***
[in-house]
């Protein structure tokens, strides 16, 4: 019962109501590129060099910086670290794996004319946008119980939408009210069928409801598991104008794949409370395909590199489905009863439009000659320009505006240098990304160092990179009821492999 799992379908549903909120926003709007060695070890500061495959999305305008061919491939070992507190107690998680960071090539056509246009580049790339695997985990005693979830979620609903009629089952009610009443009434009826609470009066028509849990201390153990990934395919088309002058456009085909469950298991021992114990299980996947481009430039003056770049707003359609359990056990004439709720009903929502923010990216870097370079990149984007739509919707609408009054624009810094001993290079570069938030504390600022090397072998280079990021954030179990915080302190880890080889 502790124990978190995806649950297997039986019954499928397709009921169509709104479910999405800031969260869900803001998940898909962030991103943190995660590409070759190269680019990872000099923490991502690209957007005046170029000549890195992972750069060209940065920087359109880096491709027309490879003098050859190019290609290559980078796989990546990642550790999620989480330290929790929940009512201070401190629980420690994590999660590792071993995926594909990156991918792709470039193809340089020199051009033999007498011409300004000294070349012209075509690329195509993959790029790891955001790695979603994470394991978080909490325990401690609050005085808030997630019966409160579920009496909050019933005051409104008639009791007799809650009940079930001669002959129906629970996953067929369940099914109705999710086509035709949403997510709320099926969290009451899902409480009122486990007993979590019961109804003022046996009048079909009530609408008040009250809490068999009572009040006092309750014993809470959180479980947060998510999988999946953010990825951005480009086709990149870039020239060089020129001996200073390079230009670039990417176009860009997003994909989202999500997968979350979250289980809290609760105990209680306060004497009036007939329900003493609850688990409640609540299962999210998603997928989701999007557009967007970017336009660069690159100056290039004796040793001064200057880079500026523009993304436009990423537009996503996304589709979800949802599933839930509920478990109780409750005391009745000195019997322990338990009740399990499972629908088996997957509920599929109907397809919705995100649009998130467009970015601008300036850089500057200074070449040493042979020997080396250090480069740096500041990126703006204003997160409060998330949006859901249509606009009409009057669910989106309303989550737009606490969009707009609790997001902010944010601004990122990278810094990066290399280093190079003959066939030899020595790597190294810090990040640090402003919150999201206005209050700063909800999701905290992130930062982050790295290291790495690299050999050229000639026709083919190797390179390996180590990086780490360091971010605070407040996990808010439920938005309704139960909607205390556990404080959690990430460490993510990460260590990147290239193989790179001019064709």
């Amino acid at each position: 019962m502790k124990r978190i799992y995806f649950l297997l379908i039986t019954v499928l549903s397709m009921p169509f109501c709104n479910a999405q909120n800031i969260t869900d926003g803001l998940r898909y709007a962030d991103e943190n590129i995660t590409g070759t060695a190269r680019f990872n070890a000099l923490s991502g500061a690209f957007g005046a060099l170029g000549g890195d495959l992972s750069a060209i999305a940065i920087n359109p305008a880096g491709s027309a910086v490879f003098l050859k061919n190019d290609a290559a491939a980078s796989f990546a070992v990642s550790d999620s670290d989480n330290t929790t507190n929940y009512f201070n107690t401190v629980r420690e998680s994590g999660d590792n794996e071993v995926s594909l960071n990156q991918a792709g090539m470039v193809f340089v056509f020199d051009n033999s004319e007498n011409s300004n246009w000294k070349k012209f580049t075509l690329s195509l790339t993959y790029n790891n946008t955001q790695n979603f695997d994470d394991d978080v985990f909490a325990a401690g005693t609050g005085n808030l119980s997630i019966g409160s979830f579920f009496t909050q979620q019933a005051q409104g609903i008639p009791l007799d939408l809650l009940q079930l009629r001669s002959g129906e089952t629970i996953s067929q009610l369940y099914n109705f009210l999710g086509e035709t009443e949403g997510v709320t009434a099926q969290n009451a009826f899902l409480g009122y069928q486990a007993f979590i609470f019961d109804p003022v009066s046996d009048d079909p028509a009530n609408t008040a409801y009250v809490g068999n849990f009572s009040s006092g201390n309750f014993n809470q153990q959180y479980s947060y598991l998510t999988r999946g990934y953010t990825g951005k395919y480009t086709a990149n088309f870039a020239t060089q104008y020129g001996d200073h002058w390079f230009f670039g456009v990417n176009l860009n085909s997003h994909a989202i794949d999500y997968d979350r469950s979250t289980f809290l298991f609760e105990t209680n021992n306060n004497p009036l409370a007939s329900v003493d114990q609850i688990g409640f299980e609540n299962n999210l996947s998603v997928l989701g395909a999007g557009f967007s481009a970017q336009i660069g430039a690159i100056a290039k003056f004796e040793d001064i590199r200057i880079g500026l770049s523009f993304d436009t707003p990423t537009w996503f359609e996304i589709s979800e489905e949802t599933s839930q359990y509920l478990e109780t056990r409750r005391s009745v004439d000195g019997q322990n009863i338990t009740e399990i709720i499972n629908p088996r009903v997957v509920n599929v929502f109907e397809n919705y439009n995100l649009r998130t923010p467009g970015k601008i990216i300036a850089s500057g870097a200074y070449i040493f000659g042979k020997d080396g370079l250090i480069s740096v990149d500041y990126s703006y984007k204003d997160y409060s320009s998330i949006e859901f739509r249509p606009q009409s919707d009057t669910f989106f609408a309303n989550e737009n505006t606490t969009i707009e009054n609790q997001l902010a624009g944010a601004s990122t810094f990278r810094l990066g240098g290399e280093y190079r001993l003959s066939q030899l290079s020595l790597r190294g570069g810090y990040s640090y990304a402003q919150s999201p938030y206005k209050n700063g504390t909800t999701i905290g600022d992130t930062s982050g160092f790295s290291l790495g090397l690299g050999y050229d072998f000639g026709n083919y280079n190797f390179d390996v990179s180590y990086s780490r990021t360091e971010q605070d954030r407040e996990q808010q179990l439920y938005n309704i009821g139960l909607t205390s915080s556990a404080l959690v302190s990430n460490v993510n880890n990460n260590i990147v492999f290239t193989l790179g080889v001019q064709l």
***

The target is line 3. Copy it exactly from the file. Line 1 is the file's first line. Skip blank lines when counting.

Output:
């Amino acid at each position: 019962m502790k124990r978190i799992y995806f649950l297997l379908i039986t019954v499928l549903s397709m009921p169509f109501c709104n479910a999405q909120n800031i969260t869900d926003g803001l998940r898909y709007a962030d991103e943190n590129i995660t590409g070759t060695a190269r680019f990872n070890a000099l923490s991502g500061a690209f957007g005046a060099l170029g000549g890195d495959l992972s750069a060209i999305a940065i920087n359109p305008a880096g491709s027309a910086v490879f003098l050859k061919n190019d290609a290559a491939a980078s796989f990546a070992v990642s550790d999620s670290d989480n330290t929790t507190n929940y009512f201070n107690t401190v629980r420690e998680s994590g999660d590792n794996e071993v995926s594909l960071n990156q991918a792709g090539m470039v193809f340089v056509f020199d051009n033999s004319e007498n011409s300004n246009w000294k070349k012209f580049t075509l690329s195509l790339t993959y790029n790891n946008t955001q790695n979603f695997d994470d394991d978080v985990f909490a325990a401690g005693t609050g005085n808030l119980s997630i019966g409160s979830f579920f009496t909050q979620q019933a005051q409104g609903i008639p009791l007799d939408l809650l009940q079930l009629r001669s002959g129906e089952t629970i996953s067929q009610l369940y099914n109705f009210l999710g086509e035709t009443e949403g997510v709320t009434a099926q969290n009451a009826f899902l409480g009122y069928q486990a007993f979590i609470f019961d109804p003022v009066s046996d009048d079909p028509a009530n609408t008040a409801y009250v809490g068999n849990f009572s009040s006092g201390n309750f014993n809470q153990q959180y479980s947060y598991l998510t999988r999946g990934y953010t990825g951005k395919y480009t086709a990149n088309f870039a020239t060089q104008y020129g001996d200073h002058w390079f230009f670039g456009v990417n176009l860009n085909s997003h994909a989202i794949d999500y997968d979350r469950s979250t289980f809290l298991f609760e105990t209680n021992n306060n004497p009036l409370a007939s329900v003493d114990q609850i688990g409640f299980e609540n299962n999210l996947s998603v997928l989701g395909a999007g557009f967007s481009a970017q336009i660069g430039a690159i100056a290039k003056f004796e040793d001064i590199r200057i880079g500026l770049s523009f993304d436009t707003p990423t537009w996503f359609e996304i589709s979800e489905e949802t599933s839930q359990y509920l478990e109780t056990r409750r005391s009745v004439d000195g019997q322990n009863i338990t009740e399990i709720i499972n629908p088996r009903v997957v509920n599929v929502f109907e397809n919705y439009n995100l649009r998130t923010p467009g970015k601008i990216i300036a850089s500057g870097a200074y070449i040493f000659g042979k020997d080396g370079l250090i480069s740096v990149d500041y990126s703006y984007k204003d997160y409060s320009s998330i949006e859901f739509r249509p606009q009409s919707d009057t669910f989106f609408a309303n989550e737009n505006t606490t969009i707009e009054n609790q997001l902010a624009g944010a601004s990122t810094f990278r810094l990066g240098g290399e280093y190079r001993l003959s066939q030899l290079s020595l790597r190294g570069g810090y990040s640090y990304a402003q919150s999201p938030y206005k209050n700063g504390t909800t999701i905290g600022d992130t930062s982050g160092f790295s290291l790495g090397l690299g050999y050229d072998f000639g026709n083919y280079n190797f390179d390996v990179s180590y990086s780490r990021t360091e971010q605070d954030r407040e996990q808010q179990l439920y938005n309704i009821g139960l909607t205390s915080s556990a404080l959690v302190s990430n460490v993510n880890n990460n260590i990147v492999f290239t193989l790179g080889v001019q064709l």